Excel convergence hacks for TARF pricing models.
Convergence between closed form and simulation model prices is enhanced with variance reduction procedures. It encourages model extension to complex products. For our TARF pricing model in its original form convergence is a challenge. We will try and address that challenge in this post by identifying a few legitimate Excel convergence hacks that we can use to speed things up without adding two much computational complexity or computational horsepower.
The Antithetic Variable Technique is one variance reduction procedure that ensures faster convergence to the deterministic closed form results. The procedure involves calculating two values for one simulation trial. One value is derived using the usual MC simulation method while the other value is calculated by changing the sign of all the random samples from the standard normal distribution used for determining the simulated spot series. The two values of the derivatives are then averaged for the simulation trial. The estimate of the value of the derivative is the average of these average values across all simulation trials. For a more in-depth look at the Antithetic Variable Technique and other variance reduction procedures see the post:
In our previous post on TARF pricing we compared the results obtained from our MC simulation models and the closed form formulas. We noticed that when we used a path dependent series of simulated Spot prices, the results showed a significant degree of variance from the results of the closed form formulas.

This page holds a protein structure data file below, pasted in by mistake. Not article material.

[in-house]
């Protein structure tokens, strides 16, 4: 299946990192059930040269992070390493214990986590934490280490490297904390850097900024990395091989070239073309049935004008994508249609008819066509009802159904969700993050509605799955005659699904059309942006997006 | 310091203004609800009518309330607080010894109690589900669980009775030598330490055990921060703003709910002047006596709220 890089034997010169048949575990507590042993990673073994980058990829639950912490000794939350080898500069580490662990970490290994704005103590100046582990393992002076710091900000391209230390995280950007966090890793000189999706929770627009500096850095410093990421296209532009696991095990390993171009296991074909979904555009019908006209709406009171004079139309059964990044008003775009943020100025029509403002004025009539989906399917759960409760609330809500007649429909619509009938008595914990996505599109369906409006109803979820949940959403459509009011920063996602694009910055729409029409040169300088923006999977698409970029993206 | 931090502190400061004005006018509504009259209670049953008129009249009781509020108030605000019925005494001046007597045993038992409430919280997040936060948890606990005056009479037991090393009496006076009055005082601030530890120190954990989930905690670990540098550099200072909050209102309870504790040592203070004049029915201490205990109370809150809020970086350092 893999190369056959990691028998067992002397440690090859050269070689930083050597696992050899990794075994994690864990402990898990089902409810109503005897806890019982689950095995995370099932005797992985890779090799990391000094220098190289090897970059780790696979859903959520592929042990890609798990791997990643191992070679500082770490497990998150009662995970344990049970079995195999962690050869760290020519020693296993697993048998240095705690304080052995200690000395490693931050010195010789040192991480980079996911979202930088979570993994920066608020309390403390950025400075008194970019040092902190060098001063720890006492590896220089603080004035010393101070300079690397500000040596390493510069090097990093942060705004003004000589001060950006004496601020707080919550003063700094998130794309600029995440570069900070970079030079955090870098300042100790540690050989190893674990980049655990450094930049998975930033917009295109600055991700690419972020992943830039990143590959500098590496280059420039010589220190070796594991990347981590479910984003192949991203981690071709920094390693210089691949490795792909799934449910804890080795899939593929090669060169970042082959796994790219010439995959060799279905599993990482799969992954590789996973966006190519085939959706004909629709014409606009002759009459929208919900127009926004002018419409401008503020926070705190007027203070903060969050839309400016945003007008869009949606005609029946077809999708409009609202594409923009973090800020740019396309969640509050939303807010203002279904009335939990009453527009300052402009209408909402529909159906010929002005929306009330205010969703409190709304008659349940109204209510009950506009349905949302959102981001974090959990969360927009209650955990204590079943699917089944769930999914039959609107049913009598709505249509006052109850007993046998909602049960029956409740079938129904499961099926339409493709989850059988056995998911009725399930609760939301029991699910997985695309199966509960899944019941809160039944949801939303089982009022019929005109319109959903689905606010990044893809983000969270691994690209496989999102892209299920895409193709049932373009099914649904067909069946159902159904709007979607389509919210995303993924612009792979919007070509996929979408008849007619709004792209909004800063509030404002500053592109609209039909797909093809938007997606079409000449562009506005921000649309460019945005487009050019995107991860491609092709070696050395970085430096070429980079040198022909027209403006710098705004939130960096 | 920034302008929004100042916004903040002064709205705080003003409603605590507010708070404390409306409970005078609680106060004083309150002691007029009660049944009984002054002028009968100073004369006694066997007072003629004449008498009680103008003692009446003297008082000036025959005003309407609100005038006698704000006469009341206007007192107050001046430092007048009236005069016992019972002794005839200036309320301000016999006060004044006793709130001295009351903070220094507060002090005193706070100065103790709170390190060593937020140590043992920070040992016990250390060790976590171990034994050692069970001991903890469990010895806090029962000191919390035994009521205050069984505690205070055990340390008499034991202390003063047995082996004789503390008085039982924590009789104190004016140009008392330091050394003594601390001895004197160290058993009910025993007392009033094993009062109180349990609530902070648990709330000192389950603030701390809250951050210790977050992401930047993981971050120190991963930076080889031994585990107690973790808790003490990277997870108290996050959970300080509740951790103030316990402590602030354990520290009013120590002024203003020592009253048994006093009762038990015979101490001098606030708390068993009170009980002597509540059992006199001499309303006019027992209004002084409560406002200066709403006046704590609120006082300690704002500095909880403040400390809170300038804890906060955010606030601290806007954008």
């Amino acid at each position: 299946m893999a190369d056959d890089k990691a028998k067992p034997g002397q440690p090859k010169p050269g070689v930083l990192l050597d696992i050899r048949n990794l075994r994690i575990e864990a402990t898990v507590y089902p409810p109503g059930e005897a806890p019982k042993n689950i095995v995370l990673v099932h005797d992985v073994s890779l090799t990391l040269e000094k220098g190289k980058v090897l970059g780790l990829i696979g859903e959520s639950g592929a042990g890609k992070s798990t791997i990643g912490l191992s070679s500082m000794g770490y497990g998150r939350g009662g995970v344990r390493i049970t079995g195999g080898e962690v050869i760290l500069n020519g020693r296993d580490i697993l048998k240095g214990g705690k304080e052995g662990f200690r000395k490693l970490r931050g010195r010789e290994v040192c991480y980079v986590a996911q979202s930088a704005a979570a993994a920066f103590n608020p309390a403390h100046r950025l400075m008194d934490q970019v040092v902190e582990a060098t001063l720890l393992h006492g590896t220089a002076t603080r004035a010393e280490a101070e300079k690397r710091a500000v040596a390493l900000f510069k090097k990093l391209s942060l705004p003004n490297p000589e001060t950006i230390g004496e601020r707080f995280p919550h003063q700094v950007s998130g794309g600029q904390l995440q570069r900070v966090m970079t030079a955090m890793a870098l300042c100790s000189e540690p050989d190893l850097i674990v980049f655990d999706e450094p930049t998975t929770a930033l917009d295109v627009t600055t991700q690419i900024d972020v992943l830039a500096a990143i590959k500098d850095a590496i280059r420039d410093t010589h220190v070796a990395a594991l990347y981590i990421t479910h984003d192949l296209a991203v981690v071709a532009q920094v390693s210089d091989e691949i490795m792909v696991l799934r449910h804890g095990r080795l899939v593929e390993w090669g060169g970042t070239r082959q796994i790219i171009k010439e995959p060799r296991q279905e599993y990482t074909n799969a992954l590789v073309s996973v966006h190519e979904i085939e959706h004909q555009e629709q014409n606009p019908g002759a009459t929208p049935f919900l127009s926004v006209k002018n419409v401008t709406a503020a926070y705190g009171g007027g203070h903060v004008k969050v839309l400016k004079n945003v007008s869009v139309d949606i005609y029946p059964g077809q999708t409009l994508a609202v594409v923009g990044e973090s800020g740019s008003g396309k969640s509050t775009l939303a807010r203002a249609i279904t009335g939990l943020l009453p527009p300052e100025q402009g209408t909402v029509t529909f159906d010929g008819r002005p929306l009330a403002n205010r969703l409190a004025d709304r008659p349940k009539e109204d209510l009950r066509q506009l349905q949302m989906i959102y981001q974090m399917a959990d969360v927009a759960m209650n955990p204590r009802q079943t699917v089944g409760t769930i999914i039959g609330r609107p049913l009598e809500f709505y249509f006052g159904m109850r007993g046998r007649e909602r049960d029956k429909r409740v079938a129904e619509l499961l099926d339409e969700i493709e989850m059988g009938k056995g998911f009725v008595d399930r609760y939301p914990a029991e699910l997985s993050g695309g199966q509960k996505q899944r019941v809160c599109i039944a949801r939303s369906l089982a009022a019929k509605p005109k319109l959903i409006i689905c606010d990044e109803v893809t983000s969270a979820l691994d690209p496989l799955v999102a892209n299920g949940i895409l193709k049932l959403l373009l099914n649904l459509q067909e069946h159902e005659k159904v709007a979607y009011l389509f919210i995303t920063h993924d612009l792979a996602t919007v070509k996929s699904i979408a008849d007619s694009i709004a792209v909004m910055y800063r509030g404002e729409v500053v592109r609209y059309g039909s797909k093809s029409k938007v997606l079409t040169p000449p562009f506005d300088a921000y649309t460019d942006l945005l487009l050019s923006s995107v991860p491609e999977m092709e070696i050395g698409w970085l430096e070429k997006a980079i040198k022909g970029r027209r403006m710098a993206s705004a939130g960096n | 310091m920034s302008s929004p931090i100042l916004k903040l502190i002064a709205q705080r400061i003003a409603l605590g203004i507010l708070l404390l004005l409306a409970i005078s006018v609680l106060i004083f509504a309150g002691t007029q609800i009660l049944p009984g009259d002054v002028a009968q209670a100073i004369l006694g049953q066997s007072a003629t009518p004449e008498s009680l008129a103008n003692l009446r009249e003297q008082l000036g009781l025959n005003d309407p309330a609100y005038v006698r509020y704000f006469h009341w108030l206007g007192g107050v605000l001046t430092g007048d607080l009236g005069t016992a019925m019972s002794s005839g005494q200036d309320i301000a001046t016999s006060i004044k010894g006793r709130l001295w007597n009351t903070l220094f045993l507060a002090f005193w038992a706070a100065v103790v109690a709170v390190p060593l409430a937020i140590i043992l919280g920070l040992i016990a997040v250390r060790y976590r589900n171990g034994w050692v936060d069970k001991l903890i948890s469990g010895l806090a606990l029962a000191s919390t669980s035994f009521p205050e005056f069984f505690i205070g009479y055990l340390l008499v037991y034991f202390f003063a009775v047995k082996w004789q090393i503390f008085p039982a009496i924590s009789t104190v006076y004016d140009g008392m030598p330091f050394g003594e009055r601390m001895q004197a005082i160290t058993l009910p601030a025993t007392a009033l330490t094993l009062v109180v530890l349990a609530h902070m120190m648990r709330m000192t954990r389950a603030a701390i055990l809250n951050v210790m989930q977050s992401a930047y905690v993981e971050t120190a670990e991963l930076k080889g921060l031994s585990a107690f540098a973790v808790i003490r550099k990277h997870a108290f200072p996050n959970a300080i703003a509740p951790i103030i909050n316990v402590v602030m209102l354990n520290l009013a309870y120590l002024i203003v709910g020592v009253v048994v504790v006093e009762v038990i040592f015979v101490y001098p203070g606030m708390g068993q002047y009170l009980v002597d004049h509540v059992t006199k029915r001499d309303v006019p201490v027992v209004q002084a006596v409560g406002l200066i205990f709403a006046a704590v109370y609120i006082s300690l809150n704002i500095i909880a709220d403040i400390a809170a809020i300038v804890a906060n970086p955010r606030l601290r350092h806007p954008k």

The screen shot below shows the path dependent simulated spot series. The simulated spot for leg 12 is dependent on the simulated spot for leg 11. The simulated spot for leg 11 is dependent on the simulated spot for leg 10 and so on. In general, the simulated spot for each leg is based on the simulated spot of the prior leg.
In contrast, a non-path dependent simulated spot series treats each leg independently. The Spot at each leg is evaluated based on the initial spot rate and does not depend on the simulated spot of the prior leg.
Using the non-path dependent series we noticed that the difference between the closed form and simulation results was reduced to a certain extent. This makes sense given the fact that each leg of the TARF may be considered a separate and independent forward and/or option contract – the entire product being a series of independent contracts. The screenshot below gives one estimate of the value of the TARF using the non-path dependent simulated Spot series.
The differences are still significant. To reduce the difference, and ensure a faster convergence to the formulaic results, we applied the Antithetic Variable Technique.
We recalculate the non-path dependent simulated spot series using the random series 1-RAND(), where the EXCEL RAND() is the random series from the uniform distribution used in the usual MC simulation approach. This in effect changes the sign of the random samples from the standard normal distribution from z to –z.
In the screen shot above M gives the spot series using the regular MC simulation approach, while W shows the results using the random samples with sign change (column R values are -1 x column H values).
For the purpose of illustrating the impact of the convergence only, we look at the average of columns M & N (in column Z) and we can see that the results are much closer (almost superimposed on) to the implied forward rates used in deterministically valuing the forward contracts.
Note that these average values in column Z are not used in the model. The derivative values using the spot series in column M & column N are calculated and stored separately for each run as seen in the screenshot below. The average of these values is calculated for each simulation run.
The simulation model’s estimate of derivative value is the average of these average values across the 1000 simulation runs:
Using the same number of simulation trials, the results using the Antithetic approach are significantly closer to the closed form solutions.